508km (316 miles) S of Stockholm

For many Swedes who sailed to America, Karlshamn was the last they saw of the old country before heading to a new life in the wilds of the Dakotas or such. Long a rival of Karlskrona, this old port city has often been a battleground between the Danes and the Swedes. In 1658, the Swedish king, Karl X Gustav, a cousin of his predecessor, Queen Christina, decided to found a naval port here, and the great city architect Erik Dahlberg drew up plans to defend the city from attack. After defeating the forces of Fredrik III of Denmark, Karl entered into the Peace of Roskilde, which on February 26, 1658, granted Sweden control of the province of Skåne as well as Blekinge.

In time, the port proved difficult to defend, and the big naval plans envisioned for it were abandoned. The last garrison at Frisholmen came to an end in 1864. In the 19th century, the town became a den of thieves and smugglers, its economy based on the production of liquor, snuff, tobacco, and playing cards.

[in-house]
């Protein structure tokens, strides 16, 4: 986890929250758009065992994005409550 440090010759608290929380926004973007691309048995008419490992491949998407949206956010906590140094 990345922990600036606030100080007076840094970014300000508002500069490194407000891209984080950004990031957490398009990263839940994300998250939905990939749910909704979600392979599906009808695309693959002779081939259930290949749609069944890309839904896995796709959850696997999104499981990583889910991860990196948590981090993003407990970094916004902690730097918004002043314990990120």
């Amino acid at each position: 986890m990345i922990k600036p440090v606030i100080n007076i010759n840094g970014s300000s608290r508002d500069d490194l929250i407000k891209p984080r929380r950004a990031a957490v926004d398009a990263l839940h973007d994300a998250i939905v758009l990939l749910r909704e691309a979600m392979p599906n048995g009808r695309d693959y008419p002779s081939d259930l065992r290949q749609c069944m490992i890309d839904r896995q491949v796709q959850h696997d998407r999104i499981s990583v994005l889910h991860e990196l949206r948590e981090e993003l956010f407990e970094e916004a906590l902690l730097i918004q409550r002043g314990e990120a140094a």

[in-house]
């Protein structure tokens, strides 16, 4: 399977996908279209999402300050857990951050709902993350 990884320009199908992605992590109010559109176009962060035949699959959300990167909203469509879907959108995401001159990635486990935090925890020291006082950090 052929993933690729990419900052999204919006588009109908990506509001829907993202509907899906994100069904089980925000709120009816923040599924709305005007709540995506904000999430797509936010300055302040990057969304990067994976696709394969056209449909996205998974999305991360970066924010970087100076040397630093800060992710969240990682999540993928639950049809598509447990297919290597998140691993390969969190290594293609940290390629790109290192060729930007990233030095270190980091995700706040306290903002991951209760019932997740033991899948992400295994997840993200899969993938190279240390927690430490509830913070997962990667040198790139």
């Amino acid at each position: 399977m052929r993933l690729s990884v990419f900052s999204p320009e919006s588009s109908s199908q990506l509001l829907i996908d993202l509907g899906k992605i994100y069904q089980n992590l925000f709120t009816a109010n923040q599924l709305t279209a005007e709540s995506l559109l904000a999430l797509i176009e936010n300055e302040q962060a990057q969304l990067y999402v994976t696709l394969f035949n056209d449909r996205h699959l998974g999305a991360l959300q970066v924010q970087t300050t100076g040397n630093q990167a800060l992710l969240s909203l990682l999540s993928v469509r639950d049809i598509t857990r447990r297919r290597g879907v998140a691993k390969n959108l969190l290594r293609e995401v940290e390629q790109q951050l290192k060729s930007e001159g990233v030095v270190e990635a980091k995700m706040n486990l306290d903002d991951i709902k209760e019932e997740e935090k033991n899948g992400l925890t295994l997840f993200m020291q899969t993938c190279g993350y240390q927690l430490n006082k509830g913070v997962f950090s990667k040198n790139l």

From its lowly beginnings as a small fishing village, Karlshamn developed because of its location in a deep, well-sheltered bay at the mouth of the Mieån River, where it flows into the Baltic. On the border of Skåne, Karlshamn is actually in Sweden's smallest province of Blekinge. A rival tourist officer in a neighboring town once told us, "Go to Karlskrona, not Karlshamn -- there's nothing to see in Karlshamn." Well, that isn't exactly true: It's true that it's a fairly sleepy town, but it's also one that invites you to wander its old cobblestone streets, and it's a good stopover for those traveling from Kristianstad in the west to Kalmar in the north on the road to Stockholm.